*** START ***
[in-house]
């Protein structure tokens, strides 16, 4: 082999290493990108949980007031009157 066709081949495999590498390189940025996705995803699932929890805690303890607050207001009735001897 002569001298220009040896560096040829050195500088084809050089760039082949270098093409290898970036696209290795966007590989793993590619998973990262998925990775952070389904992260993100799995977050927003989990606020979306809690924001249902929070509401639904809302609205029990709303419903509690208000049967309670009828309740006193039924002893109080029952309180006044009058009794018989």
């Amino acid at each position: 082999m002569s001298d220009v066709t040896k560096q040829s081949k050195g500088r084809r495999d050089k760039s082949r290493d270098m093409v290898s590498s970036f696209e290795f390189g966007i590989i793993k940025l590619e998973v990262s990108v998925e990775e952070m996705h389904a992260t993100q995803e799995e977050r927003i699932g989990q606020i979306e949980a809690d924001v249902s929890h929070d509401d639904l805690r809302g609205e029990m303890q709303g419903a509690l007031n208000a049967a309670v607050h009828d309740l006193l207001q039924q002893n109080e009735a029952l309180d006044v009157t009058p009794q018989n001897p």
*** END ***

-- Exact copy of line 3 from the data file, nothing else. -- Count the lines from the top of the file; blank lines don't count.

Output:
């Amino acid at each position: 082999m002569s001298d220009v066709t040896k560096q040829s081949k050195g500088r084809r495999d050089k760039s082949r290493d270098m093409v290898s590498s970036f696209e290795f390189g966007i590989i793993k940025l590619e998973v990262s990108v998925e990775e952070m996705h389904a992260t993100q995803e799995e977050r927003i699932g989990q606020i979306e949980a809690d924001v249902s929890h929070d509401d639904l805690r809302g609205e029990m303890q709303g419903a509690l007031n208000a049967a309670v607050h009828d309740l006193l207001q039924q002893n109080e009735a029952l309180d006044v009157t009058p009794q018989n001897p």